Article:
When President Michael D Higgins delivered his recent fiery speech about economists’ “obsessive” attention to gross domestic product growth at the expense of the planet, a damburst of economists hit back, suggesting he update his view of their discipline. The debate then morphed into assertions that the President was correct about something that was never at issue. Is there anyone left on earth who does not believe that heedless growth has almost destroyed our beautiful planet? Is there anyone stupid enough to say (out loud) that they don’t care? But that was not the issue on which the “priesthood” – as the President dubbed his target – had rushed to defend its honour.
In short the real problem with the speech from this viewpoint was not the irrefutable implications of rampant growth but that it created two angry, opposing teams. The danger is obvious. When teams are knocked up in such a provocatively public fashion (one economist who regularly critiques fellow professionals joined ranks in solidarity), each side is honour bound to beat the other to a standstill, publicly. Nuance, expertise, conflicting but equally affecting points of view, any faint chance of illumination, are all lost in the scrum for the last, loudest, most withering word.
During a broadcast discussion on the debacle, a young panellist declared, “I will defend the President always.” That’s precisely how teams are designed to work but such a statement should be heresy to an educated, politically sceptical young population. The notion that any elected person should be above criticism, that it’s about the team you belong to and not your careful assessment of the facts or new information, is precisely what has led to disasters like Brexit. It has also led to the spectacle of a sexual predator indicted on criminal charges slouching towards the White House and to the fawning attitudes to leaderships in places like Russia, Nicaragua and Cuba. This can only be explained by old tribalists lagging decades behind reality.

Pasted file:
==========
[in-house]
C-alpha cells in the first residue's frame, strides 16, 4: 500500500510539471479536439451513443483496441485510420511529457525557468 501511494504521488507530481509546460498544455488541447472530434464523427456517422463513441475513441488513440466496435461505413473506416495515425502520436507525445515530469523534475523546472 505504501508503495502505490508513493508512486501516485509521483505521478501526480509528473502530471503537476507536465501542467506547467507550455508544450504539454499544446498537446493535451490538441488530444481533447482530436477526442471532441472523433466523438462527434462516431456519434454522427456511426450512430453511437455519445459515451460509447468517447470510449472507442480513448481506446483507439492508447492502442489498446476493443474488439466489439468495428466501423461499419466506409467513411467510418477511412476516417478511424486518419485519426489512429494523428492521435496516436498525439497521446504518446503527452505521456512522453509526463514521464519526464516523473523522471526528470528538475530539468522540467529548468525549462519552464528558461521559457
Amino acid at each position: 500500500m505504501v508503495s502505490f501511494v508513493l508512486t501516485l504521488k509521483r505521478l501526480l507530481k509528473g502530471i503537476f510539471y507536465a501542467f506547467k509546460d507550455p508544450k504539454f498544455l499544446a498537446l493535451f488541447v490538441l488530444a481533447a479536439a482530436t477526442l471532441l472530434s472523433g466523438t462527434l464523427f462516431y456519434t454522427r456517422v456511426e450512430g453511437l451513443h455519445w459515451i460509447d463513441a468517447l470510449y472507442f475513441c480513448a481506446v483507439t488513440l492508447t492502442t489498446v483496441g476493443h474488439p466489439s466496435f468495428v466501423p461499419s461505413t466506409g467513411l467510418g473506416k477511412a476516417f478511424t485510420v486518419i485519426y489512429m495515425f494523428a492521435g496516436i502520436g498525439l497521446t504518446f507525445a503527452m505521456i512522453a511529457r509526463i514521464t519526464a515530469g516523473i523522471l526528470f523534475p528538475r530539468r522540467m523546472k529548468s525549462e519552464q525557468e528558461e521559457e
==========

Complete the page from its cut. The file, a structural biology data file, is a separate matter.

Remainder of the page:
How do we know this? Mostly by following a cross-section of trusted media outlets with responsible, brave journalists reporting from the ground. But observe what teams and tribalism have done to those journalists too.
Unlike every other sector in which rational members of the public expect to encounter a mix of the great, the good, the bad and the terrible (think doctors, nurses, teachers, gardaí, academics, economists, revenue collectors, cyclists), there is little attempt to distinguish between individual journalists or between media organisations – or even between Irish media/political culture and say the British media Brexit/Conservative nexus.
Journalists’ reputations are casually slaughtered online. Defamation is commonplace. People boast of getting their news from Twitter and assert – as many do about the Ditch news site, following its series of scoops – that it’s the stories that matter not who owns, funds or directs the news gathering.
When did media ownership or funding sources cease to matter? Is it irrelevant that Rupert Murdoch – the right-wing, climate-denying media titan who transformed the relationship between British politics and journalism – controls Fox News, the Wall Street Journal, the Sun and the London Times? Or that when someone pops up on the RT channel, we should be aware they are being handled by a Russian state-controlled international news television network funded by the Russian government?
This is the problem with sweeping attacks on any profession, trade, group or class. It emboldens the lazy ones as well as the thugs.
None of that is the President’s fault of course. His erudition, intellect, passion and sense of fairness are never in question. There are hints we may yet see a rapprochement between the Áras and the “priesthood”. So here’s a modest proposal: stage it as a civilised debate between the President and selected economists in a public forum. If, as many now appear to believe, the job of president is to be a thought leader on such pivotal issues, perhaps the logical next step would be for him to appear in venues where the general public could hear him articulate and debate his ideas. There is no greater risk to humanity than the climate emergency, so the obvious place to start would be with the intersection between that and economics of whatever kind.
The economists could explain why they have only a smattering of women, why they operate in silos, why they’ve been accused of being captured by outdated metrics and the markets and why that matters. Higgins could elucidate on how and when the priesthood’s metrics have influenced governments. It could be a fascinating insight into an art/discipline on which we should be all be better informed.